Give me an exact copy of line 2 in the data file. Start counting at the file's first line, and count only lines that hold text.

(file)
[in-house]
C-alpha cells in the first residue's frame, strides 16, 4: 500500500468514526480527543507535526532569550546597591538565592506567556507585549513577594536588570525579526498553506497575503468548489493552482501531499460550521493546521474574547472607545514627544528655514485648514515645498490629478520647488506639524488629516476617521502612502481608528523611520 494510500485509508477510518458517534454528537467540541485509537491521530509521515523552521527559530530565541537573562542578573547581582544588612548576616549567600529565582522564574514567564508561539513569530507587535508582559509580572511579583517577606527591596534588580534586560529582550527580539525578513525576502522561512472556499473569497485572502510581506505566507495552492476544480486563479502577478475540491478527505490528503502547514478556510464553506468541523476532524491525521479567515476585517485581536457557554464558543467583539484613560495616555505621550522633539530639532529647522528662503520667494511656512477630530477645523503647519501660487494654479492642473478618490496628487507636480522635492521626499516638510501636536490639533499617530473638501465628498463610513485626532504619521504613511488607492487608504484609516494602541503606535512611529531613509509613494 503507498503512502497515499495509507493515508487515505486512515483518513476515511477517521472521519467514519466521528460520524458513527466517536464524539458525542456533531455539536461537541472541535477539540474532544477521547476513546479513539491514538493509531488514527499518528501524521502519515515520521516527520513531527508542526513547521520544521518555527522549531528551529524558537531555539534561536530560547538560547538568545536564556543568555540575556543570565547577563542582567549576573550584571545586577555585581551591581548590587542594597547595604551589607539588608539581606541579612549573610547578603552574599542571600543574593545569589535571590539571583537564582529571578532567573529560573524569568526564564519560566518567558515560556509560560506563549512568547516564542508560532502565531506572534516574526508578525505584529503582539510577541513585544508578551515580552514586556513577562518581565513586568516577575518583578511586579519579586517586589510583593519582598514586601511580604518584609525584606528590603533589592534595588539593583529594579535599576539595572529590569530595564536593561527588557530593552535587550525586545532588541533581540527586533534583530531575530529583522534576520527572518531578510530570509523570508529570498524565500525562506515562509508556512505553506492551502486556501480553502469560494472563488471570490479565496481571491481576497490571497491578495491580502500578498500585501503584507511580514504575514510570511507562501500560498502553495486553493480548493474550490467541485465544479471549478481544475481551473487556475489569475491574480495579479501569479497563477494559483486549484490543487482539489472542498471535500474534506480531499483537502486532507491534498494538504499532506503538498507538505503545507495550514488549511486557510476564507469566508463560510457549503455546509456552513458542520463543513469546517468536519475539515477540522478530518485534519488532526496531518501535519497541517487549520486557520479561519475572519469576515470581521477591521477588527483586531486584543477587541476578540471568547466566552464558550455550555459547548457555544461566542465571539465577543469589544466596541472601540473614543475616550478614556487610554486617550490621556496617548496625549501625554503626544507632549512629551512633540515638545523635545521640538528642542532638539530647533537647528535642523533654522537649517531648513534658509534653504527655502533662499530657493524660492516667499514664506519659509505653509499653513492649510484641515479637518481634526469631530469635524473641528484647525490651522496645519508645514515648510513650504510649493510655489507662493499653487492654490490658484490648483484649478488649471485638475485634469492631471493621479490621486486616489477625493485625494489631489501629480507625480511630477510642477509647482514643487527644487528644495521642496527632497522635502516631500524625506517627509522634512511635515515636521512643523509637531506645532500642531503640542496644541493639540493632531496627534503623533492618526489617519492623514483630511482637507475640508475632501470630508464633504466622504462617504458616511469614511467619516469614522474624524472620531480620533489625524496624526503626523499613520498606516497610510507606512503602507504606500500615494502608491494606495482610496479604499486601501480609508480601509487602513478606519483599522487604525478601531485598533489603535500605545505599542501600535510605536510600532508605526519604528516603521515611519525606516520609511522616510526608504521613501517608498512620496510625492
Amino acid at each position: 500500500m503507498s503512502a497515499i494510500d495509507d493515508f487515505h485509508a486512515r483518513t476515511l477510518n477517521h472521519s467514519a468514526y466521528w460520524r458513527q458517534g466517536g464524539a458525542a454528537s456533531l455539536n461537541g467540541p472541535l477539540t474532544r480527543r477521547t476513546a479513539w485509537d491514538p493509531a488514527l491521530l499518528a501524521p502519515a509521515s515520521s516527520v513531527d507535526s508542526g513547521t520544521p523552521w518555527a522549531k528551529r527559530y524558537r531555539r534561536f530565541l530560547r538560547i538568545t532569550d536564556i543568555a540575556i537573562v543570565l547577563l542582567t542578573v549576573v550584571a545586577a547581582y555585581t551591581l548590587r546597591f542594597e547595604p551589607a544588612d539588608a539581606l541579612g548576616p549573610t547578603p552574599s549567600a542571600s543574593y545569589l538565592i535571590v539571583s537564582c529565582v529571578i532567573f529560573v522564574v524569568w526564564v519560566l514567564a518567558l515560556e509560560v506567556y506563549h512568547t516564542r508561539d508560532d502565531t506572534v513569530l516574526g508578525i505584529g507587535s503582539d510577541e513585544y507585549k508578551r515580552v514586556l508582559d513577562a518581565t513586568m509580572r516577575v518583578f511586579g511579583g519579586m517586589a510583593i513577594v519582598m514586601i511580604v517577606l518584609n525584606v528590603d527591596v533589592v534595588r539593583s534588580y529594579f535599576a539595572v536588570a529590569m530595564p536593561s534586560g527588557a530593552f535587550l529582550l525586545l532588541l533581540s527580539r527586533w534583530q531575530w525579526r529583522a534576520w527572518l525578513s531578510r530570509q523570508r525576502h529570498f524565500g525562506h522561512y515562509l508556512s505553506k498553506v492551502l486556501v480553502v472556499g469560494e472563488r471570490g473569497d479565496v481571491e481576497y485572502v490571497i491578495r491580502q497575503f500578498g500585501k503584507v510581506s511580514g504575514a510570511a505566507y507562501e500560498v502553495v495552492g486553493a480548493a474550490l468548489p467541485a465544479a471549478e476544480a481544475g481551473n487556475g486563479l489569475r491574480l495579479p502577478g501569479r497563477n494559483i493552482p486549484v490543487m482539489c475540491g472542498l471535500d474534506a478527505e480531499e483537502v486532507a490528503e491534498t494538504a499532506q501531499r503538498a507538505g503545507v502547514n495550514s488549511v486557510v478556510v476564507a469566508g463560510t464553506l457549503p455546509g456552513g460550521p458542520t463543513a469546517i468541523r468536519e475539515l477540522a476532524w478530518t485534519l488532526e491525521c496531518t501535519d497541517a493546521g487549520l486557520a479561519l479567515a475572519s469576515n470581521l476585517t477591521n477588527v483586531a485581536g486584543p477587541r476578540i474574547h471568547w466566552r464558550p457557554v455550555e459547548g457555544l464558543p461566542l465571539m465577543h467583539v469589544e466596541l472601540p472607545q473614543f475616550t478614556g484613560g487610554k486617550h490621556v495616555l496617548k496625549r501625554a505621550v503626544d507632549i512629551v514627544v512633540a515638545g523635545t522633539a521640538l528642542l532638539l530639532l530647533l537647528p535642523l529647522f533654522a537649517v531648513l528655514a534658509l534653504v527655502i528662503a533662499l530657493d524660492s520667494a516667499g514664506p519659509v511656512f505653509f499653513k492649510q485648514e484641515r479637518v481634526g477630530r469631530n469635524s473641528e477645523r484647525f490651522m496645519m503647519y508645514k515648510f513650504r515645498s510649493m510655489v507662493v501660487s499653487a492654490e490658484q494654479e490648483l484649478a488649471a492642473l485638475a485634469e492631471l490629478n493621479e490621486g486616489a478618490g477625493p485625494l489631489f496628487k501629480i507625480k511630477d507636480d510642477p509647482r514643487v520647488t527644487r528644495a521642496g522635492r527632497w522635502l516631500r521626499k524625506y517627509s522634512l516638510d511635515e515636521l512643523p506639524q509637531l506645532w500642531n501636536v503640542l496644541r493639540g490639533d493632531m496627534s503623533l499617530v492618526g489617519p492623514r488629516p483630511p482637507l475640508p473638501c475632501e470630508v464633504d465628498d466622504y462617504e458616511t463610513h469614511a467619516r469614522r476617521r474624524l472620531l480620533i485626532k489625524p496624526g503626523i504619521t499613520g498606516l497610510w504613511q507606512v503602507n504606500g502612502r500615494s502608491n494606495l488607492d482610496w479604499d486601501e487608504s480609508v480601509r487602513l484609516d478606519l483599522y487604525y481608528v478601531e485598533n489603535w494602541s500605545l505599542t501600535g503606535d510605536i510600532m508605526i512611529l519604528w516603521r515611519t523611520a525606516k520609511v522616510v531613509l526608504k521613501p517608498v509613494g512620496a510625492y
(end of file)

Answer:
C-alpha cells in the first residue's frame, strides 16, 4: 500500500468514526480527543507535526532569550546597591538565592506567556507585549513577594536588570525579526498553506497575503468548489493552482501531499460550521493546521474574547472607545514627544528655514485648514515645498490629478520647488506639524488629516476617521502612502481608528523611520 494510500485509508477510518458517534454528537467540541485509537491521530509521515523552521527559530530565541537573562542578573547581582544588612548576616549567600529565582522564574514567564508561539513569530507587535508582559509580572511579583517577606527591596534588580534586560529582550527580539525578513525576502522561512472556499473569497485572502510581506505566507495552492476544480486563479502577478475540491478527505490528503502547514478556510464553506468541523476532524491525521479567515476585517485581536457557554464558543467583539484613560495616555505621550522633539530639532529647522528662503520667494511656512477630530477645523503647519501660487494654479492642473478618490496628487507636480522635492521626499516638510501636536490639533499617530473638501465628498463610513485626532504619521504613511488607492487608504484609516494602541503606535512611529531613509509613494 503507498503512502497515499495509507493515508487515505486512515483518513476515511477517521472521519467514519466521528460520524458513527466517536464524539458525542456533531455539536461537541472541535477539540474532544477521547476513546479513539491514538493509531488514527499518528501524521502519515515520521516527520513531527508542526513547521520544521518555527522549531528551529524558537531555539534561536530560547538560547538568545536564556543568555540575556543570565547577563542582567549576573550584571545586577555585581551591581548590587542594597547595604551589607539588608539581606541579612549573610547578603552574599542571600543574593545569589535571590539571583537564582529571578532567573529560573524569568526564564519560566518567558515560556509560560506563549512568547516564542508560532502565531506572534516574526508578525505584529503582539510577541513585544508578551515580552514586556513577562518581565513586568516577575518583578511586579519579586517586589510583593519582598514586601511580604518584609525584606528590603533589592534595588539593583529594579535599576539595572529590569530595564536593561527588557530593552535587550525586545532588541533581540527586533534583530531575530529583522534576520527572518531578510530570509523570508529570498524565500525562506515562509508556512505553506492551502486556501480553502469560494472563488471570490479565496481571491481576497490571497491578495491580502500578498500585501503584507511580514504575514510570511507562501500560498502553495486553493480548493474550490467541485465544479471549478481544475481551473487556475489569475491574480495579479501569479497563477494559483486549484490543487482539489472542498471535500474534506480531499483537502486532507491534498494538504499532506503538498507538505503545507495550514488549511486557510476564507469566508463560510457549503455546509456552513458542520463543513469546517468536519475539515477540522478530518485534519488532526496531518501535519497541517487549520486557520479561519475572519469576515470581521477591521477588527483586531486584543477587541476578540471568547466566552464558550455550555459547548457555544461566542465571539465577543469589544466596541472601540473614543475616550478614556487610554486617550490621556496617548496625549501625554503626544507632549512629551512633540515638545523635545521640538528642542532638539530647533537647528535642523533654522537649517531648513534658509534653504527655502533662499530657493524660492516667499514664506519659509505653509499653513492649510484641515479637518481634526469631530469635524473641528484647525490651522496645519508645514515648510513650504510649493510655489507662493499653487492654490490658484490648483484649478488649471485638475485634469492631471493621479490621486486616489477625493485625494489631489501629480507625480511630477510642477509647482514643487527644487528644495521642496527632497522635502516631500524625506517627509522634512511635515515636521512643523509637531506645532500642531503640542496644541493639540493632531496627534503623533492618526489617519492623514483630511482637507475640508475632501470630508464633504466622504462617504458616511469614511467619516469614522474624524472620531480620533489625524496624526503626523499613520498606516497610510507606512503602507504606500500615494502608491494606495482610496479604499486601501480609508480601509487602513478606519483599522487604525478601531485598533489603535500605545505599542501600535510605536510600532508605526519604528516603521515611519525606516520609511522616510526608504521613501517608498512620496510625492